A plastic soda bottle is pretty simple, right? Most of us see them every day. Ranging in sizes from 8 ounces to 2 liters or more, the plastic bottle is something most of us take for granted.
With a few small differences, most bottles look the same: a rounded bottom for stability, a central portion to store liquid, and a tapered neck that transitions to a threaded bottle cap.
Here at Polymer Solutions, we like to celebrate innovation. We’re no strangers to trends in the food packaging industry; however, it isn’t everyday that we see something come out that really changes the way an industry understands a product. That’s precisely what Coca-Cola did with their new Fanta bottle.
Polyethylene terephthalate (PET) was first polymerized by chemists at DuPont during the 1940’s and was quickly adopted for a range of industrial uses. First patented by Nathaniel Wyeth in 1973, the PET bottle hasn’t changed very much in 44 years. When PET replaced glass bottles, it was innovative.
When it was discovered that PET could be used to produce a bottle that could withstand the force of carbonation while being lightweight, see-through and easy-to-produce, the advantages to industry made PET bottles a quick success.
It’s crazy to think that the basic design of a lightweight, symmetrical bottle hasn’t changed much since it was first patented in 1973…until now.
During Coca-Cola’s design of this Fanta bottle, the “concept of incorporating the ‘twist’ or ‘squeeze’” came up early on. A twist can’t be that difficult to manufacture, right? Well, that’s where this story becomes interesting.
For Coca-Cola, any alteration in their manufacturing process means sweeping changes across multiple manufacturing lines. The tolerances, measurements, and required materials are agreed upon and then not changed unless necessary. So what is the reason behind this innovative bottle?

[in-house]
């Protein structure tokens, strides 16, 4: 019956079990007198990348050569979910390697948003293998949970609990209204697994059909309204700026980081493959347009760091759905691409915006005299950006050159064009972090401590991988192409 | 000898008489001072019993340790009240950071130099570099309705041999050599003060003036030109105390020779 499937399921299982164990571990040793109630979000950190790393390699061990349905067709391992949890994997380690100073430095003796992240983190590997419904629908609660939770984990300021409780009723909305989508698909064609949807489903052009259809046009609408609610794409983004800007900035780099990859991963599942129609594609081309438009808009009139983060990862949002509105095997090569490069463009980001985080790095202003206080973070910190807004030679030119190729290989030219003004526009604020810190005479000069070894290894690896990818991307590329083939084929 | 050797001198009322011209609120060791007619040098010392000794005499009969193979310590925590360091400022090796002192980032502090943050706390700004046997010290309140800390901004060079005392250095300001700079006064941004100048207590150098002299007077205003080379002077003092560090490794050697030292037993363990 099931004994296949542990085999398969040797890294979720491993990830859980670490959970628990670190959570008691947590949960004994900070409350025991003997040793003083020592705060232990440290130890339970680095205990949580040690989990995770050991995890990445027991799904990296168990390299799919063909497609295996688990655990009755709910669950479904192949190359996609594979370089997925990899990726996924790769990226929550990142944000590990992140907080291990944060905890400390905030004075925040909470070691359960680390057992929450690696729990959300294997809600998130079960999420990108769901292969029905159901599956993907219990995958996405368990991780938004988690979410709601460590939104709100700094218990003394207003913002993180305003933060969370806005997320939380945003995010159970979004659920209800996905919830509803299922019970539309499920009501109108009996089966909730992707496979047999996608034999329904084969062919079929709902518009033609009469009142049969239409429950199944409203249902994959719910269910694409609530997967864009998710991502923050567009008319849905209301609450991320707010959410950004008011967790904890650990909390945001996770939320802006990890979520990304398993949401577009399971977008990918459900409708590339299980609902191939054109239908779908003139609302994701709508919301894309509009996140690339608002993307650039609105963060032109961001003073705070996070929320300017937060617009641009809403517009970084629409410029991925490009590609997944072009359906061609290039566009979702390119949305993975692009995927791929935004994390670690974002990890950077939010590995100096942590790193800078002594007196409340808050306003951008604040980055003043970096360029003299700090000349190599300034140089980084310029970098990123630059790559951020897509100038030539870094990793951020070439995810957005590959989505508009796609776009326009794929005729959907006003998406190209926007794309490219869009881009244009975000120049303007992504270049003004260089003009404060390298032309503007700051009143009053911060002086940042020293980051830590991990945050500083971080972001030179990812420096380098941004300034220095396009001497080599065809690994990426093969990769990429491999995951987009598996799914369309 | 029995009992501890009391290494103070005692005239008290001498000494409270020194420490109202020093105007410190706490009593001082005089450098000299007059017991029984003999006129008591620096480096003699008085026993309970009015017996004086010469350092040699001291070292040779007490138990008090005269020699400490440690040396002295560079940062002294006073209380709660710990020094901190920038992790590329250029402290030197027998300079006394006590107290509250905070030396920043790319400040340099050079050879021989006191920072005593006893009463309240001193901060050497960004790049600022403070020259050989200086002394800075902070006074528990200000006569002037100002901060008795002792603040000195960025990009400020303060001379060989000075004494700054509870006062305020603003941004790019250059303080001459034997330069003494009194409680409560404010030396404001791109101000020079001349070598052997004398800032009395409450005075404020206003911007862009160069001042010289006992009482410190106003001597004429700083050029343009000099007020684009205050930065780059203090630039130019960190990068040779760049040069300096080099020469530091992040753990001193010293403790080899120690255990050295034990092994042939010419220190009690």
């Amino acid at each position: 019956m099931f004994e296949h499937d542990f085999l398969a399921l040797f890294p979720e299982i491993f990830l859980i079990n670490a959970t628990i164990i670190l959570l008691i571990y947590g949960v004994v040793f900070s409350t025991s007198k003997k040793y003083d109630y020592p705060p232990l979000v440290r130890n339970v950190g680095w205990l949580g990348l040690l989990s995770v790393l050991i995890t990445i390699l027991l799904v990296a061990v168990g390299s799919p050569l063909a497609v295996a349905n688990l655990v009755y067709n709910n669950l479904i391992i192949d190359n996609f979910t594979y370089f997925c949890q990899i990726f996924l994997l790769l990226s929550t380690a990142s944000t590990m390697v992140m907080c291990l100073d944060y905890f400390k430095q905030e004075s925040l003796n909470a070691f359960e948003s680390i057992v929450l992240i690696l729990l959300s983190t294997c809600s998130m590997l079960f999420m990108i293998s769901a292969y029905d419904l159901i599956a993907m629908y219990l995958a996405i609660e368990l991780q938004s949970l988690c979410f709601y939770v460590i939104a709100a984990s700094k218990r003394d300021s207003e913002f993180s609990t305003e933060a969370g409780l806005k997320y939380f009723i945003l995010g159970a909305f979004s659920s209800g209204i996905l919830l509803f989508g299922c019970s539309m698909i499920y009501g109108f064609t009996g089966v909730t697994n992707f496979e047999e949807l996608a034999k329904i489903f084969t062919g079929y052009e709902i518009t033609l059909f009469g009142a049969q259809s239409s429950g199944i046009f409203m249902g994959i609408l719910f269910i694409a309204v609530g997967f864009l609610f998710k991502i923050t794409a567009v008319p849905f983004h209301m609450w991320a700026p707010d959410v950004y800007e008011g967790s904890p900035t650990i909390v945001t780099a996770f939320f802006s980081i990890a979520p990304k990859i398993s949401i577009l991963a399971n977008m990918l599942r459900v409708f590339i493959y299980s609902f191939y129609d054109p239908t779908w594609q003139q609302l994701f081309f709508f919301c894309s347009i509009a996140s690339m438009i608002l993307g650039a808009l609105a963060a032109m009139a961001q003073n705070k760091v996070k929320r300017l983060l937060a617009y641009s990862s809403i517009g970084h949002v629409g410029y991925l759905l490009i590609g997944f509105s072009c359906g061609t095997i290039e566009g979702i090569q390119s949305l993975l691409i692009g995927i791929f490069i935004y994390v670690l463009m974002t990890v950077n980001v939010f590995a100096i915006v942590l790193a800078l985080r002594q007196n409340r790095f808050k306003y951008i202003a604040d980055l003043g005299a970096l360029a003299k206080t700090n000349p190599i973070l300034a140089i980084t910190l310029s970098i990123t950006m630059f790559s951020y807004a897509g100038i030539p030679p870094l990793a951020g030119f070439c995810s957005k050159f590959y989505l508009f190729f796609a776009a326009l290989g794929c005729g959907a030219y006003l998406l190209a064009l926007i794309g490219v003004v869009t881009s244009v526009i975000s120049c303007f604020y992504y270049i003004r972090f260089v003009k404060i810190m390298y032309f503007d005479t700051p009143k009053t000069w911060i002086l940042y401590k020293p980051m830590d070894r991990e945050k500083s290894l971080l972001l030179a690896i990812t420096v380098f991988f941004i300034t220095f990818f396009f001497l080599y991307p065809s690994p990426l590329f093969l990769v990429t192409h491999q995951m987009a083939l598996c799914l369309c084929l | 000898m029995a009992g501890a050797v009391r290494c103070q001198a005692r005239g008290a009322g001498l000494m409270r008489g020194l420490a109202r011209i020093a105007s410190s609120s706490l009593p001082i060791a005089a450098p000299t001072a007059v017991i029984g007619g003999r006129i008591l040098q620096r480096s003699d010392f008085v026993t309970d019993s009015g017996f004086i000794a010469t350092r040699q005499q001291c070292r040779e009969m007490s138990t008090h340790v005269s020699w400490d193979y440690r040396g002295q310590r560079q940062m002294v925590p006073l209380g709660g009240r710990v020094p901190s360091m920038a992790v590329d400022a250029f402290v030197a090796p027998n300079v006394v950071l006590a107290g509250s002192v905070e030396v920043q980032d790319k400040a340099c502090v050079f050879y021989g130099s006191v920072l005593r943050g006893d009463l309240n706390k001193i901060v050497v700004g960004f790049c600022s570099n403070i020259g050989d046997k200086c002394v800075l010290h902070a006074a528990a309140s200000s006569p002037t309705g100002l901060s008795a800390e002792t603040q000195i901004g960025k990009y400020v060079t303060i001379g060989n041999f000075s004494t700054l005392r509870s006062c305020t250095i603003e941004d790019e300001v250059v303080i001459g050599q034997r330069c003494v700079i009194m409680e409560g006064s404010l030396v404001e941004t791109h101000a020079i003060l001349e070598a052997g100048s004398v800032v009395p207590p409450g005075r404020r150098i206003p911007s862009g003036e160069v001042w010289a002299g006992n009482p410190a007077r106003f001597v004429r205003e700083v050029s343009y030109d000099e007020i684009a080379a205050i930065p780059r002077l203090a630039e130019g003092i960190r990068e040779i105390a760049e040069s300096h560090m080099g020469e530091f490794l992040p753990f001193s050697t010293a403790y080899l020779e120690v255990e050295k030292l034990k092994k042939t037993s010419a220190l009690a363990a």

It all comes down to innovation and, in this case, great science. The Fanta name, whose products first appeared in the 1940’s, has undergone a few bottle design changes in its 77 year long history. All those bottles–and PET bottles in general– have had one thing in common: they’re symmetrical. But that’s about to change!
The drive for innovation is impressive. From a marketing perspective, the difference between selling the same product forever and continued innovation can truly be life or death for a brand. In order for Coca-Cola to continue to be not only one of the biggest names in soft drinks, but also known as an innovator, changes like this must happen from time-to-time.
Alongside Coca-Cola’s design innovation, a marketing campaign was born as well. The “squeeze” concept is front-and-center, which is no surprise. If you create innovation in a product that’s been largely unchanged for decades, it’s cause for celebration!
We think that passion for innovation says something great about Coca Cola’s creative product. If you simply create products for market and never innovate as a brand, eventually you see yourself falling behind.
That’s a great lesson from Coca-Cola and something many businesses could take away from this story. In our 30 year history here at Polymer Solutions, we’ve never forgotten to innovate. Whether that means continuing to expand our capabilities or pausing to reflect as we move forward, we’ll never forget to bend the rules and push forward every day.